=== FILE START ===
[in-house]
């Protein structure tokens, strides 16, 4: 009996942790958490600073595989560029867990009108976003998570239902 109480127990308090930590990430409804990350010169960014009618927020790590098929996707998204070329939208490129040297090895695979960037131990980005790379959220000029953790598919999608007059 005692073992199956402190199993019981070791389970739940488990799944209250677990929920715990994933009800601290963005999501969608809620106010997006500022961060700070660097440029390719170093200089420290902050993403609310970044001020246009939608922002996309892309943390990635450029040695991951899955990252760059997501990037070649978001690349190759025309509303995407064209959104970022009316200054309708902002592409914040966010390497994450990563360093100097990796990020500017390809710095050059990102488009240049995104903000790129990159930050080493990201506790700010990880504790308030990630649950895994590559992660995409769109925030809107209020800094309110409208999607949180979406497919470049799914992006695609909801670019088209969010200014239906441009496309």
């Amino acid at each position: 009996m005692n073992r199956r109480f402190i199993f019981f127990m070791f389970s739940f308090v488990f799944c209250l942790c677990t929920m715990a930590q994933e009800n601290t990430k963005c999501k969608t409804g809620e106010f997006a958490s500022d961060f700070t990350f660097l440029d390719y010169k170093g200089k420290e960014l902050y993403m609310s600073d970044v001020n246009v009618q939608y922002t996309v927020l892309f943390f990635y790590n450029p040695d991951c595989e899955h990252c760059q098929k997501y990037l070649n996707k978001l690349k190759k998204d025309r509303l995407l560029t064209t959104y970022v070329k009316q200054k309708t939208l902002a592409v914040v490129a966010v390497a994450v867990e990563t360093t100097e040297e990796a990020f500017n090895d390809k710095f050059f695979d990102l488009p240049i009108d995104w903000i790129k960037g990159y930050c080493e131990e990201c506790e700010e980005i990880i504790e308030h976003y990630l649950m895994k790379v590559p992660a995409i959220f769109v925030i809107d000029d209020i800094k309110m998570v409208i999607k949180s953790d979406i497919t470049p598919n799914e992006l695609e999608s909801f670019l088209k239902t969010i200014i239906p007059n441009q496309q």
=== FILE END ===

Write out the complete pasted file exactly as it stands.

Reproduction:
[in-house]
């Protein structure tokens, strides 16, 4: 009996942790958490600073595989560029867990009108976003998570239902 109480127990308090930590990430409804990350010169960014009618927020790590098929996707998204070329939208490129040297090895695979960037131990980005790379959220000029953790598919999608007059 005692073992199956402190199993019981070791389970739940488990799944209250677990929920715990994933009800601290963005999501969608809620106010997006500022961060700070660097440029390719170093200089420290902050993403609310970044001020246009939608922002996309892309943390990635450029040695991951899955990252760059997501990037070649978001690349190759025309509303995407064209959104970022009316200054309708902002592409914040966010390497994450990563360093100097990796990020500017390809710095050059990102488009240049995104903000790129990159930050080493990201506790700010990880504790308030990630649950895994590559992660995409769109925030809107209020800094309110409208999607949180979406497919470049799914992006695609909801670019088209969010200014239906441009496309």
């Amino acid at each position: 009996m005692n073992r199956r109480f402190i199993f019981f127990m070791f389970s739940f308090v488990f799944c209250l942790c677990t929920m715990a930590q994933e009800n601290t990430k963005c999501k969608t409804g809620e106010f997006a958490s500022d961060f700070t990350f660097l440029d390719y010169k170093g200089k420290e960014l902050y993403m609310s600073d970044v001020n246009v009618q939608y922002t996309v927020l892309f943390f990635y790590n450029p040695d991951c595989e899955h990252c760059q098929k997501y990037l070649n996707k978001l690349k190759k998204d025309r509303l995407l560029t064209t959104y970022v070329k009316q200054k309708t939208l902002a592409v914040v490129a966010v390497a994450v867990e990563t360093t100097e040297e990796a990020f500017n090895d390809k710095f050059f695979d990102l488009p240049i009108d995104w903000i790129k960037g990159y930050c080493e131990e990201c506790e700010e980005i990880i504790e308030h976003y990630l649950m895994k790379v590559p992660a995409i959220f769109v925030i809107d000029d209020i800094k309110m998570v409208i999607k949180s953790d979406i497919t470049p598919n799914e992006l695609e999608s909801f670019l088209k239902t969010i200014i239906p007059n441009q496309q």